To be impartial who are the “everyone’s” you speak of?

Are they considered in general to be sufficiently knowledgeable as to make meaningful tests?

If not, then the system has not been meaningfully tested has it?

And that raises the question,

Who is the person with sufficient reputation who would admit to having carried out any tests and be subject to the same level of criticism Laszlo Kish has recieved?

Whilst cryptograpers and other security researchers actualy see critics and relevant criticism as a healthy response that is part of the game researchers in other fields see it considerably less so.

So I suspect that Laszlo’s “Totally Secure Classical Communications” is now seen as ‘A Poisoned Chalice’.

But let’s assume for the sake of argument TSCC is secure, the next question is, Is it practical for general use by ordinary users?

It would appear that it is not realy any more practical than QKD in that it requires a point to point link via a constrained and quantified communications channel.

So in general terms TSCC like QKD is a solution looking for a problem, which makes it very niche at best.

But worse for TSCC, QKD has many detractors not just for it’s lack of practicality but also because although in theory it’s secure the practical implementations have been found to be insecure in many cases which has significantly reduced confidence in it. This has the unfortunate effect of tarnishing TSCC with the same brush which the above conversation of if TSCC is realy Clasical, Quantum or just some quirk of statisticaly based measuring methods realy does not help.

]]>http://www.ece.tamu.edu/~noise/research_files/research_secure.htm

More data will follow in the paper.

Laszlo Kish

]]>Interesting considerations. Your own definition of classical physics seems to be the deterministic physics. Stochasticity and noise comes with both classical statistical physics and quantum physics. The difference between Fermi-Dirac and Boltzmann is due to the Pauli principle and the non-distinquishability (I hope I spelled correctly) of quantum particles.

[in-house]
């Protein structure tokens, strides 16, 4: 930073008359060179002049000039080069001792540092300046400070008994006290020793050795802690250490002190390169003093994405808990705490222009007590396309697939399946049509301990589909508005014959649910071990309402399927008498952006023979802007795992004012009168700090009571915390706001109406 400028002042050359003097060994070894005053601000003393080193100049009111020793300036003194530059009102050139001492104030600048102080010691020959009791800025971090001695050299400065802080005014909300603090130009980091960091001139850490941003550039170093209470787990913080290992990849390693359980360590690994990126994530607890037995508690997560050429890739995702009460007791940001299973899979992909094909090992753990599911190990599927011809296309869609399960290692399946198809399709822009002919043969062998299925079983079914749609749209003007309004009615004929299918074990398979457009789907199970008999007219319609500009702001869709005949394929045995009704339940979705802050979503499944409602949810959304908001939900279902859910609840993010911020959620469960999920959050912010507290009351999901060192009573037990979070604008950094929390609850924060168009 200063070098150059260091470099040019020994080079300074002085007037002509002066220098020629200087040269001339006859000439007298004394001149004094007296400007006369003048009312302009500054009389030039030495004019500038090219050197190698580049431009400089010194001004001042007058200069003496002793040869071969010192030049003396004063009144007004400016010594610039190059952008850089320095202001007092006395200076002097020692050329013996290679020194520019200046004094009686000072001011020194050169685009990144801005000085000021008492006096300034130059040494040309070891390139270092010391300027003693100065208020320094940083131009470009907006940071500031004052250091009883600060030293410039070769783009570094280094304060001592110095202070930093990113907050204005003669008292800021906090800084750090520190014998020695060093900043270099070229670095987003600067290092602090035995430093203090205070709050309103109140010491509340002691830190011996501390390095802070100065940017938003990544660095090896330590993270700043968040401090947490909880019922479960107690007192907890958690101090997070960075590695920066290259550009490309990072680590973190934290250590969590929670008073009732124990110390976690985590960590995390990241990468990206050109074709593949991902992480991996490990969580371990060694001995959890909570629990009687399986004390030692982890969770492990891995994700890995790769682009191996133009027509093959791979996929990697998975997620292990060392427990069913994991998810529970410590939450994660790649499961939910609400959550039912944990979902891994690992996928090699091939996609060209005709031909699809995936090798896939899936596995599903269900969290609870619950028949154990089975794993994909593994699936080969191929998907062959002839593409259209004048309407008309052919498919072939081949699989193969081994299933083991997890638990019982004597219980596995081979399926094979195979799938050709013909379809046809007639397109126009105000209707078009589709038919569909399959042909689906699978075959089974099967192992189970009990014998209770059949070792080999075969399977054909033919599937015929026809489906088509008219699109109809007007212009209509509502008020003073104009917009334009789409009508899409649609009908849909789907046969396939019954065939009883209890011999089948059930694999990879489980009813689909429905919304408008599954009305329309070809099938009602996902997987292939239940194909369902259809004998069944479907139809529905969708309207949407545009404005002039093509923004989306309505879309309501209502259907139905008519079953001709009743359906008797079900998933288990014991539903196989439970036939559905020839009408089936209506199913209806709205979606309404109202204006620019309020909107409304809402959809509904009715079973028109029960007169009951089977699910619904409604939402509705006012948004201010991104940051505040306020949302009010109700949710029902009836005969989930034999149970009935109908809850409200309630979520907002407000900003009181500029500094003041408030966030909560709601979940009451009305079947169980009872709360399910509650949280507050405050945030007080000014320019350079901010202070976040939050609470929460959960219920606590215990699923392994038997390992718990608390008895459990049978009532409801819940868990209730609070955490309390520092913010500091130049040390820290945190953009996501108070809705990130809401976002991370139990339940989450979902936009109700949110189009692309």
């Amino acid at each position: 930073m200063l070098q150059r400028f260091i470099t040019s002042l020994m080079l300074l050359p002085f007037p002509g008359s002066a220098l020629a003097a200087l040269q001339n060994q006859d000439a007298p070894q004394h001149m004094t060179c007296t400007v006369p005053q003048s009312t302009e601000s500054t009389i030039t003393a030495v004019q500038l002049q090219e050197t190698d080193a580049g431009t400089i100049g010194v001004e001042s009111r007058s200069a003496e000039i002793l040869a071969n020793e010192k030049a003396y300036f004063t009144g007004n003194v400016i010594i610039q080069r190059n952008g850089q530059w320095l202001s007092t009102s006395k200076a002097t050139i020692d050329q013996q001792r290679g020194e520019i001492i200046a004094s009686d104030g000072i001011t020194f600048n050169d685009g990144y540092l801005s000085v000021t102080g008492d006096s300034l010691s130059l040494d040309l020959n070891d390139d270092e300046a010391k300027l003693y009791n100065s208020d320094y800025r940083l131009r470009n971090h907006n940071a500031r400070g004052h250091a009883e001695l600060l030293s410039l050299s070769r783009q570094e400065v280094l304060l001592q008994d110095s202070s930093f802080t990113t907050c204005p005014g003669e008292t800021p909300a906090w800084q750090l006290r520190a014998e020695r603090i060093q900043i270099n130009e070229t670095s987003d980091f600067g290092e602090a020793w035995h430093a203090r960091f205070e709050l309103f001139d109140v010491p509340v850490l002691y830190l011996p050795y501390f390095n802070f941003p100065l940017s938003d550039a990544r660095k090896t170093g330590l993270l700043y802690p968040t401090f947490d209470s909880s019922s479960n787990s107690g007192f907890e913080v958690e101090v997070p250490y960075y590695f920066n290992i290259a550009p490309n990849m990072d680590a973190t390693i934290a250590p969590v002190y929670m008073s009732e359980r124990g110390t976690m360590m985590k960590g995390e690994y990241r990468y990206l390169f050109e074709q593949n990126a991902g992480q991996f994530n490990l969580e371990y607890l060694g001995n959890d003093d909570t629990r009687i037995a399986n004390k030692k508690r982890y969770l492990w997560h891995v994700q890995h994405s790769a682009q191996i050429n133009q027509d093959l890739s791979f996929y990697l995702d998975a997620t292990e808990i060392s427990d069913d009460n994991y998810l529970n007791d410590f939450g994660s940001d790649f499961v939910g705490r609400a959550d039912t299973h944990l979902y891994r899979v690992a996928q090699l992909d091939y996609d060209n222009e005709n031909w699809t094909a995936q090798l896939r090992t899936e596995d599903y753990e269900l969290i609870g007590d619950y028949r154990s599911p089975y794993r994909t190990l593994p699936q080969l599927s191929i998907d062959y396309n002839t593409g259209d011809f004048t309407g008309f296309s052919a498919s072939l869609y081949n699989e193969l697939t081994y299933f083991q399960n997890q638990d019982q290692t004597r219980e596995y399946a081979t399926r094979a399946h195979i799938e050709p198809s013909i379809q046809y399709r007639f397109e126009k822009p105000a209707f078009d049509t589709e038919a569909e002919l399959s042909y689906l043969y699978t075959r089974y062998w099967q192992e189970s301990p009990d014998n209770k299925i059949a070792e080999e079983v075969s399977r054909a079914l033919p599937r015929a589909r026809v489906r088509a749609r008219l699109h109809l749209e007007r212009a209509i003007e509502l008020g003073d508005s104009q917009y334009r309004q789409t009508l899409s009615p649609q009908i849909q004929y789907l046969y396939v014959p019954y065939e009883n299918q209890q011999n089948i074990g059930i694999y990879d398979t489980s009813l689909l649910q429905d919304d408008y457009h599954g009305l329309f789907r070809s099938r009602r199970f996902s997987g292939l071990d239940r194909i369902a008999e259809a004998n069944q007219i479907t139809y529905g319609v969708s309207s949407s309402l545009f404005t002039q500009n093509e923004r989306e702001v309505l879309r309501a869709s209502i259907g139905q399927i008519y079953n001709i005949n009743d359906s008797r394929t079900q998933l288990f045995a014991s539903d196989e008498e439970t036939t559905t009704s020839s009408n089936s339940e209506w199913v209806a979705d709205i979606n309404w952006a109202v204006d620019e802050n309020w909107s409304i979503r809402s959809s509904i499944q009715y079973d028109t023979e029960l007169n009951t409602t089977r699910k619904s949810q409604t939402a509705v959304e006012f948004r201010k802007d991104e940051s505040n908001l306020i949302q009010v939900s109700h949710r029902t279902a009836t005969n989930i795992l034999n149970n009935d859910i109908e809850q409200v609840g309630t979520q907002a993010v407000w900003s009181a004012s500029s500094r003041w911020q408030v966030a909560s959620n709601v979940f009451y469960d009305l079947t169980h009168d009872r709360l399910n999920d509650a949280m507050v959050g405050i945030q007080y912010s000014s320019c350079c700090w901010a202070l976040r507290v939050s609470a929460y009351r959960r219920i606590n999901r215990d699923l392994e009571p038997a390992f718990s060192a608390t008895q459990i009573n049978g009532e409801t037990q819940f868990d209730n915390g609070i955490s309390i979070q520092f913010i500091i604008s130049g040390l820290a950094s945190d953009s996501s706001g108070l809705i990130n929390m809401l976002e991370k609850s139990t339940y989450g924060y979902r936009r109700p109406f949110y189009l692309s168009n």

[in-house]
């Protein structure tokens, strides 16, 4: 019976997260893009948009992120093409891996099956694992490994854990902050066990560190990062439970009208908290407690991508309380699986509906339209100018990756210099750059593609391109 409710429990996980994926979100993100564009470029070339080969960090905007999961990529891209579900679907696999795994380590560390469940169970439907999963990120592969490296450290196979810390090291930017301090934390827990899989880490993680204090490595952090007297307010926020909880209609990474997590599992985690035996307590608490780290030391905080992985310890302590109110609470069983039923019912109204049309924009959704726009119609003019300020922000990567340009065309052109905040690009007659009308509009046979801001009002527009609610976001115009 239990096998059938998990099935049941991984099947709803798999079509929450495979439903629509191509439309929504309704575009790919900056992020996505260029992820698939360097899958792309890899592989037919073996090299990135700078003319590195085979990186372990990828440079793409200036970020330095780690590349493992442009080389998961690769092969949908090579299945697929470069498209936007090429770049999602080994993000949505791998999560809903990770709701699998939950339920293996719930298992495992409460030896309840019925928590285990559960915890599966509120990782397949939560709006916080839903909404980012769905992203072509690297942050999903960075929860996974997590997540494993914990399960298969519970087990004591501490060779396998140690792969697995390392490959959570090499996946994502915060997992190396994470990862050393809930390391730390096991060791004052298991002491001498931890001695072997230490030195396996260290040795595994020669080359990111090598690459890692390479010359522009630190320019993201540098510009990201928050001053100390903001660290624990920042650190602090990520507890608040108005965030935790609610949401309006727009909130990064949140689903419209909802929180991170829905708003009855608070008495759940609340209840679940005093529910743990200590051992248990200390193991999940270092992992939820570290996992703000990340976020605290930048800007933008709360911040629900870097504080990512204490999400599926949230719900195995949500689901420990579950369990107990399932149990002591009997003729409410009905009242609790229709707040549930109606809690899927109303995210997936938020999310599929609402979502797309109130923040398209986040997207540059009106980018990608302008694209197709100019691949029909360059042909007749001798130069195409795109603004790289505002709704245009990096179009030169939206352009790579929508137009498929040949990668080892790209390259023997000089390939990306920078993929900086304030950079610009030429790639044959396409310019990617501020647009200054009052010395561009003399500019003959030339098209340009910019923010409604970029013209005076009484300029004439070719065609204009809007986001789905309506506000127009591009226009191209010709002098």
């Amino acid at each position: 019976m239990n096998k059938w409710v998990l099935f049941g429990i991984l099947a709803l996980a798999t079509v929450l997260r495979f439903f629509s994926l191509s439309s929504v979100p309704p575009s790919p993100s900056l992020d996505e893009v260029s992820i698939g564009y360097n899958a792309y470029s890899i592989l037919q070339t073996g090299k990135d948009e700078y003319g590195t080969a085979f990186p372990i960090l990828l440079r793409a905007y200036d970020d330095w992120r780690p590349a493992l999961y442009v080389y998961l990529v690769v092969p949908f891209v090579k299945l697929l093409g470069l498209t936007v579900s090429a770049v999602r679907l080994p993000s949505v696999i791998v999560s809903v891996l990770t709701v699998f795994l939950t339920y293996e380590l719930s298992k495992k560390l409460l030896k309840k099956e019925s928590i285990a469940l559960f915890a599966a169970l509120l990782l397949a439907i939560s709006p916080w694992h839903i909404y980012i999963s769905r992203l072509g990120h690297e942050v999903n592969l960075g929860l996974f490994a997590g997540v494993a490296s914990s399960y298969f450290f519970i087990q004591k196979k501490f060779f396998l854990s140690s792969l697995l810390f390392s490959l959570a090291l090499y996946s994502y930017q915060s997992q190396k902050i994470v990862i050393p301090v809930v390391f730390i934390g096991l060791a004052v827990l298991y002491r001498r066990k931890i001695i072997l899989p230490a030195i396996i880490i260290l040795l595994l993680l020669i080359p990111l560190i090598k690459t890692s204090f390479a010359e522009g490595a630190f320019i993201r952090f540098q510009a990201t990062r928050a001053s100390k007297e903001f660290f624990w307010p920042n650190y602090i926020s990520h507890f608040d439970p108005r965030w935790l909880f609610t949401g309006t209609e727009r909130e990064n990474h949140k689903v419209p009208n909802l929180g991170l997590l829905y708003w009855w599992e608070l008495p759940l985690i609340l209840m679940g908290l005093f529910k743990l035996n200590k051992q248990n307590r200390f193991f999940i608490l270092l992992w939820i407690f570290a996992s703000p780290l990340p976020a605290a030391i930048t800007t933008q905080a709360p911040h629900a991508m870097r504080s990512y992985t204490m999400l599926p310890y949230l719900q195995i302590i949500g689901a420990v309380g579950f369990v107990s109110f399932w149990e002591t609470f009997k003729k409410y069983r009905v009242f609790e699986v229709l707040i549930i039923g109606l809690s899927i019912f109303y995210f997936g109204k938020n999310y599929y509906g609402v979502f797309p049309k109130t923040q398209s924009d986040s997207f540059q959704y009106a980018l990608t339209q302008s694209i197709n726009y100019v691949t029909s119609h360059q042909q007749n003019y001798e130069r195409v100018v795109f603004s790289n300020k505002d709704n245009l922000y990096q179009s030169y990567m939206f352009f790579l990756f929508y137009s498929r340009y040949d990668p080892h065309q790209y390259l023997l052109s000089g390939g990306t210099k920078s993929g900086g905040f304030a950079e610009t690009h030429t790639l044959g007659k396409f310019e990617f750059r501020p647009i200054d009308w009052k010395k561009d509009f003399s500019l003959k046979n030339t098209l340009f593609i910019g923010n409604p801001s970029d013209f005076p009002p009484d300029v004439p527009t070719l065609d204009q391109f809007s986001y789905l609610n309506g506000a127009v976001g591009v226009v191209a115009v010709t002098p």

Your considerations generate a natural question. What do we need for a secure physical layer? Quantum physics and classical statistical physics have one thing in common: randomness/statistics. What else do we need? Is there a general rule?

Laszlo

]]>Regarding Matthew Skala’s comments here and on his web site http://ansuz.sooke.bc.ca/software/security/kish-classical-crypto.php:

See especially the new preprint http://arxiv.org/pdf/physics/0602013. It mentions that another paper is also in preparation which will address practical issues.

Skala is concerned that Eve can record voltage and current as function of time at high bandwidth and at several positions along the wire. This would then help determine which end has the larger resistor, because of propagation delays. Note that Eve does not have to inject any current into the wire.

See http://www.phys.sci.kobe-u.ac.jp/~sonoda/notes/nyquist_random.ps

for a derivation of the Nyquist relation. See also http://en.wikipedia.org/wiki/Fluctuation_dissipation_theorem.

(Laszlo: perhaps you would contribute to that article, which is a little sparse?)